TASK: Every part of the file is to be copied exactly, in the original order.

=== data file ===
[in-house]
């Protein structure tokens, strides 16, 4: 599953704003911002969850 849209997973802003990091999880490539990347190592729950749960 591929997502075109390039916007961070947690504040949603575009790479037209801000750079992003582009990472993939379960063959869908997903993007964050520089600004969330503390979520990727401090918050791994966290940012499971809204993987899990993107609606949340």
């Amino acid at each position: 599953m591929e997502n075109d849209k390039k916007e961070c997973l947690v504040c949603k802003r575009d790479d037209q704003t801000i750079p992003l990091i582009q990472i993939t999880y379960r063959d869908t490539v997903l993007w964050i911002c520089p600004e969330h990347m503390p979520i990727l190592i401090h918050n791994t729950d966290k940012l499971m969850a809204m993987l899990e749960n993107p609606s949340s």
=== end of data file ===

[in-house]
């Protein structure tokens, strides 16, 4: 599953704003911002969850 849209997973802003990091999880490539990347190592729950749960 591929997502075109390039916007961070947690504040949603575009790479037209801000750079992003582009990472993939379960063959869908997903993007964050520089600004969330503390979520990727401090918050791994966290940012499971809204993987899990993107609606949340």
């Amino acid at each position: 599953m591929e997502n075109d849209k390039k916007e961070c997973l947690v504040c949603k802003r575009d790479d037209q704003t801000i750079p992003l990091i582009q990472i993939t999880y379960r063959d869908t490539v997903l993007w964050i911002c520089p600004e969330h990347m503390p979520i990727l190592i401090h918050n791994t729950d966290k940012l499971m969850a809204m993987l899990e749960n993107p609606s949340s």